Jan Groover (b. 1943 )

Jan Groover is well known for her formalist still life photographs of household utensils. Groover was born in Plainfield, New Jersey in 1943. She attended Pratt Institute in Brooklyn, New York and graduated in 1965 with a bachelor of fine arts in painting. Groover taught art in public school before enrolling in a master of fine arts program for art education at Ohio State University. Before she developed an interest in photography, Groover devoted much of her time to painting minimalist abstractions. After completing her masters degree she accepted a teaching position at the University of Hartford in Connecticut. She then started to take up photography instead of painting. Groover stated, “With photography I didn’t have to make things up, everything was already there.”(1)

Groover started creating her first photographs in the late 1970s. These were color diptychs and triptychs depicting vehicles in motion. They were formalist images emphasizing time, distance, speed, and color. When the vehicle was close to the camera the object was blurred and when the vehicle was farther away from the camera the object was sharper. In Groover’s motion studies color played an important role in enhancing the depth of the moving object.(2)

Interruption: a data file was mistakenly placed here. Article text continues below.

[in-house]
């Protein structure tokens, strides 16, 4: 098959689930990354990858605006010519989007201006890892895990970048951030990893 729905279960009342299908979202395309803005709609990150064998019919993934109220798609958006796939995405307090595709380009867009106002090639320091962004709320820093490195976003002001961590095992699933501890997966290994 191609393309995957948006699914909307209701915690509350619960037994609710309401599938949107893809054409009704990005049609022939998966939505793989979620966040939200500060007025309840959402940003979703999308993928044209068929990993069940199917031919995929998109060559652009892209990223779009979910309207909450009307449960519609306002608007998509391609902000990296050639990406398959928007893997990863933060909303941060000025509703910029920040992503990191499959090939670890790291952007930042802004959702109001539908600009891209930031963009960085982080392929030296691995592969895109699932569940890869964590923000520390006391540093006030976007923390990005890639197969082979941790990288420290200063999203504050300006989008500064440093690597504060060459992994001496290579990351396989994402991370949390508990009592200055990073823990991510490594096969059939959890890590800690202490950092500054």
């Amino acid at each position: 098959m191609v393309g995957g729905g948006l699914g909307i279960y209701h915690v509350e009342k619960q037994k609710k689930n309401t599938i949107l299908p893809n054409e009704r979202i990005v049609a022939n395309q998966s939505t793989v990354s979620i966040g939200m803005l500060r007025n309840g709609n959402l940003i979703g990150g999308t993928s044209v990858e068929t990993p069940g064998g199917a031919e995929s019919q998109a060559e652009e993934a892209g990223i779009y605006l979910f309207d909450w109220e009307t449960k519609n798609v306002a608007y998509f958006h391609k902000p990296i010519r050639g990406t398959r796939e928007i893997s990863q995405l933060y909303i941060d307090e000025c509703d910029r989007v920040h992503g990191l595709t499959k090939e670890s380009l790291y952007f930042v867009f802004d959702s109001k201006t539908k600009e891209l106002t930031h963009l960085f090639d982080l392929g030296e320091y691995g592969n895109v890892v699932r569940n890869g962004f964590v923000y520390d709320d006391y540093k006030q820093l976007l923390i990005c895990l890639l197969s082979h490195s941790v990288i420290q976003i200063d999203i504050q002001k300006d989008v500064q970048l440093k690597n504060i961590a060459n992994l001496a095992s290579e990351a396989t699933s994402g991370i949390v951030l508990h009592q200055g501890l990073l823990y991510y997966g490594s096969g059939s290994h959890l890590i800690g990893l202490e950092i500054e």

In 1978 Groover turned to her kitchen sink for new ideas. She completely changed the subject matter of her photographs, moving from street scenes out-of-doors to still lifes of household objects. She chose as her subjects familiar, everyday objects she could arrange any way she wanted. She did not have to rely on natural lighting, but was able to illuminate her subjects with artificial lighting. Groover took large color close-ups of objects like stainless-steel utensils, spoons, forks, knives, whisks, spatulas, bowls, glass dishes, red and green peppers, and houseplants. She experimented with combinations of objects until a relationship of shapes, colors, and spaces pleased her. Her pictures were taken with a 4x5 view camera and enlarged as 16x20 inch prints.

Groover’s approach to her still lifes was a formalist approach. “Formalism is everything,” she commented.(3) Groover looked at the objects in her still lifes for their shapes, lines, colors, and textures. Sometimes it is difficult to recognize if the objects are in the foreground, middle ground, or background. According to Groover, the meaning of the objects is of no importance; only the shape, texture, and form that falls into a particular space is important.(4) According to one writer, “Groover makes pictures that are interesting not so much for the things they show us as for how they show us these things.”(5)

(Jaimie Masino)

(1-2) Sullivan Shopmaker, “Foreword,” Jan Groover – Photographs (New York: Neuberger Museum, 1983), p.2.

(3) Sally Eauclaire, The New Color Photography (New York: Abbeville Press, 1981), p. 35.

(4) Constance Sullivan, ed., Pure Invention: The Tabletop Still Life Photographs by Jan Groover (Washington: Smithsonian Institution Press, 1990), p. 9.

(5) Sullivan, p. 62.

(illustration pending)

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